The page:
Plague Re-emerges in New Mexico, 2 More Cases Confirmed

June 28, 2017 Updated: October 5, 2018

Two people have recently contracted plague in New Mexico, the state’s Health Department confirmed. That adds to one case already reported this year. All three required hospitalization, none have died.

The newly infected are two women, a 52-year-old and a 62-year-old, from Santa Fe County.

Mexico’s health department stated it “conducted environmental investigations around the homes of the patients to look for ongoing risk and to ensure the safety of the immediate family and neighbors.”

Plague is a bacterial disease carried by rodents and generally transmitted to humans through flea bites. It can also be transmitted by direct contact with infected animals, including wildlife and pets.

“Pets that are allowed to roam and hunt can bring infected fleas from dead rodents back into the home, putting you and your children at risk,” said Dr. Paul Ettestad, public health veterinarian for the Department of Health.

He recommended keeping pets on a leash or at home.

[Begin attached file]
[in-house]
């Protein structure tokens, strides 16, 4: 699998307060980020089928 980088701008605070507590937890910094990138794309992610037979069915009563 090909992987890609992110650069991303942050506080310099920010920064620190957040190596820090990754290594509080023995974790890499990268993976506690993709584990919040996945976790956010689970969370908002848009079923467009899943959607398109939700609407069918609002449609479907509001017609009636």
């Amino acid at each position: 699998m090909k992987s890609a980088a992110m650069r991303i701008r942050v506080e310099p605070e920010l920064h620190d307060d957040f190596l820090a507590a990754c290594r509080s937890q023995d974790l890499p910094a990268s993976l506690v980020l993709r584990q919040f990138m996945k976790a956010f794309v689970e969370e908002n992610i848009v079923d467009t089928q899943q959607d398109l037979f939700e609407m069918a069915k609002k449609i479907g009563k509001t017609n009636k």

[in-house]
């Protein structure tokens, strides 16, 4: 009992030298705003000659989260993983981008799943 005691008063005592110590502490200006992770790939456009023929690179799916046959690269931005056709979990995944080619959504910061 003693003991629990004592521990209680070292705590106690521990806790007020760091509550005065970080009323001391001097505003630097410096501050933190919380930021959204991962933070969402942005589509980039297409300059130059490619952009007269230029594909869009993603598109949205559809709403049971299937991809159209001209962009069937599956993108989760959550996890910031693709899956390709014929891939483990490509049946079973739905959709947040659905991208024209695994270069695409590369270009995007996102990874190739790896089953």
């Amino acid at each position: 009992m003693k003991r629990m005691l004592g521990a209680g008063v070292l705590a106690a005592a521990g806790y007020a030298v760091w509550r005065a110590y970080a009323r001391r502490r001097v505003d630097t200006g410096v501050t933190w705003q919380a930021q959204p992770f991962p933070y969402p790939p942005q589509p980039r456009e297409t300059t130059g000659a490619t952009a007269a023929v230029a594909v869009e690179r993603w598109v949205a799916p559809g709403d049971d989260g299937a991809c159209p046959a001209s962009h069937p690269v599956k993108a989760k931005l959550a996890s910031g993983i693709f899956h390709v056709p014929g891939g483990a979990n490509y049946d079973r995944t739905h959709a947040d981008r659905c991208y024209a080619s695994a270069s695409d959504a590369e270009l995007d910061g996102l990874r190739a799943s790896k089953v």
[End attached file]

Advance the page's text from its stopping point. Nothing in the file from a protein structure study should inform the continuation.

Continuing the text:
Last year, New Mexico recognized four cases of human plague in 2016 in Bernalillo, Mora, and Rio Arriba counties, and four cases in 2015 in Bernalillo and Santa Fe counties. One person died.

(Centers for Disease Control and Prevention)

Across the United States, 16 cases were reported and four people died of plague in 2015, according to Centers for Disease Control and Prevention.

(Centers for Disease Control and Prevention)
(Centers for Disease Control and Prevention)

Symptoms of plague in humans include a sudden onset of fever, chills, headaches, and weakness. In most cases there is a painful swelling of the lymph nodes in the groin, armpit, or neck areas.

Plague symptoms in cats and dogs are fever, lethargy, and loss of appetite. There may be a swelling in the lymph node under the jaw.

Plague has caused deadly pandemics throughout history, most infamously the Black Death in the 14th century.

Today, it can be treated with antibiotics, but it needs to be caught early or it can still result in death.

To prevent plague, the New Mexico Department of Health recommends the following:

  • Talk to your veterinarian about using an appropriate flea control product on your pets as not all products are safe for cats, dogs, or your children.
  • Clean up areas near the house where rodents could live, such as woodpiles, brush piles, junk and abandoned vehicles.
  • Sick pets should be examined promptly by a veterinarian.
  • See your doctor about any unexplained illness involving a sudden and high fever.
  • Put hay, wood, and compost piles as far as possible from your home.
  • Don’t leave your pet’s food and water where mice can get to it.
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